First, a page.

Jack Rose Bar Pour Review
Glen Elgin has slowly crept onto my shelf from various independent bottlers. Mostly in the 10-15 year range and nearly all from ex-bourbon casks. With Clynelish prices starting to increase, I’ve been trying to find similar styles of malt to replace my daily and warm-up drams. Glen Elgin and Daluine seem to be fitting that bill nicely. A pour from a well-aged, refill hoggie, seemed like a perfect starter for the night.
Tasted neat in a Glencairn with 20+ minutes of rest. Dilution was added for the second half of the tasting with additional rest, upwards of about 45 minutes.
The nose began with very light floral malt and expected bourbon cask influenced fruit aromas. Apple pie, pie crust, and a nice burnt sugar. Fruit orchard in bloom, dewy grasses. A pleasant heavy tobacco note comes from the oak that gives this body to balance the delicate nose. Adding water brings out a faintly expressed citrus oil aroma.
Undoubtedly first fill bourbon with more apples, pears, and lovely oak flavors. Apple cinnamon tart. Leavened dough. Wet tobacco leaves like a cigar and has a slight charcoal or barrel char smokiness to it. Wonderful baking spices of clove, cinnamon, peppercorns, and mace. Dilution brings out even more of that barrel char character leaving you with a satisfying tannic end.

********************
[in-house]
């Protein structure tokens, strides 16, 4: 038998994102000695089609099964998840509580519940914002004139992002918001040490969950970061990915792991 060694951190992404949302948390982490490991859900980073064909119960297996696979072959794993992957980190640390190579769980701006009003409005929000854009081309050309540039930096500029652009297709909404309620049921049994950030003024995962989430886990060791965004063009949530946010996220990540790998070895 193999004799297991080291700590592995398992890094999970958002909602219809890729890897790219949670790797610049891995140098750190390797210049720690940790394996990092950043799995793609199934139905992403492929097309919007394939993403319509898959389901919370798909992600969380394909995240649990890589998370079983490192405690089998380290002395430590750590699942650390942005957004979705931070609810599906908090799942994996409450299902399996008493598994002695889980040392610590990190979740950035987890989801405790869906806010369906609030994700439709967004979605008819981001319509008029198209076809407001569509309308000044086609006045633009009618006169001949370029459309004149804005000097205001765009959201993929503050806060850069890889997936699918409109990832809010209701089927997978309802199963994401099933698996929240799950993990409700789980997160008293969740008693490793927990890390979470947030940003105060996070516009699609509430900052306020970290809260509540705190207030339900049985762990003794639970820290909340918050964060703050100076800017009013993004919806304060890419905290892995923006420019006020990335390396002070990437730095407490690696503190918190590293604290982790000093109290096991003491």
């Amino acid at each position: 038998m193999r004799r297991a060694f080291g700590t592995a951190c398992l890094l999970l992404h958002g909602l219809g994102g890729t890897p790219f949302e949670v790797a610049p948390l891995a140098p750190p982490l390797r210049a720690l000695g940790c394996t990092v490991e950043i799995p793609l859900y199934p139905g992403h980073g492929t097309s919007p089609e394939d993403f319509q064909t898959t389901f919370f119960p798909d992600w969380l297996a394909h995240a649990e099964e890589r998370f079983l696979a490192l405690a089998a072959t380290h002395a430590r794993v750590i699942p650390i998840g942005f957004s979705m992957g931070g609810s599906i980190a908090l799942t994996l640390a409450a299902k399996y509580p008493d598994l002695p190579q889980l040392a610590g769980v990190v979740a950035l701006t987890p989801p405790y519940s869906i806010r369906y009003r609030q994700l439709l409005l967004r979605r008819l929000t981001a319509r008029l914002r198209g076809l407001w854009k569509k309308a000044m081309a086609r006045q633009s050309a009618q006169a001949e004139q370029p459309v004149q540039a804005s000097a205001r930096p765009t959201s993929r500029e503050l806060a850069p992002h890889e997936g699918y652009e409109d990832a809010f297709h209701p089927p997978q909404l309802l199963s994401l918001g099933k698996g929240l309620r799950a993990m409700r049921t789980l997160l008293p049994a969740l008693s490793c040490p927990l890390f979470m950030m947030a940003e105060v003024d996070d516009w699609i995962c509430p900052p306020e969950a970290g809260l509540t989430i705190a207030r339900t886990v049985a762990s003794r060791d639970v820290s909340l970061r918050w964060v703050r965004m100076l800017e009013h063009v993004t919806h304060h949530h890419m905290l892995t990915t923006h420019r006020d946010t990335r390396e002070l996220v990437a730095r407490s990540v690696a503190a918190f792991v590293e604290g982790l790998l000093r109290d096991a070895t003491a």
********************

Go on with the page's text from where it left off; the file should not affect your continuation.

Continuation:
Starts mildly tannic but with a good balance. There’s a salinity to the finish that I didn’t expect like applewood smoked herring. Admittedly the finish here is a bit short and unremarkable at first. Water however really brought out the fruit orchard flavors quite well. Pear and apple peels. Oak notes are more on the front of that palate now and less tannic. Unexpected grassy, floral flavors pop up. Lemongrass, earthy and slightly acidic flavors with a pleasant orange blossom water quality. The finish now lingers on your palate.
Simple and straightforward malt that does the job of setting up your palate quite well. Doesn’t overwhelm the senses and holds true to the fruity malt profile of the distillery. Delicious in its own right, but not a bottle that necessarily excites you. Delicate and unassuming at first, but digging deeper there’s a touch more complexity to be coaxed out.
I enjoyed trying a slightly older Glen Elgin and found it quite lovely. Ex-bourbon is the perfect cask for the soft nature of the malt. Looking forward to trying more and keeping a bottle on the shelf to use for future palate teasers.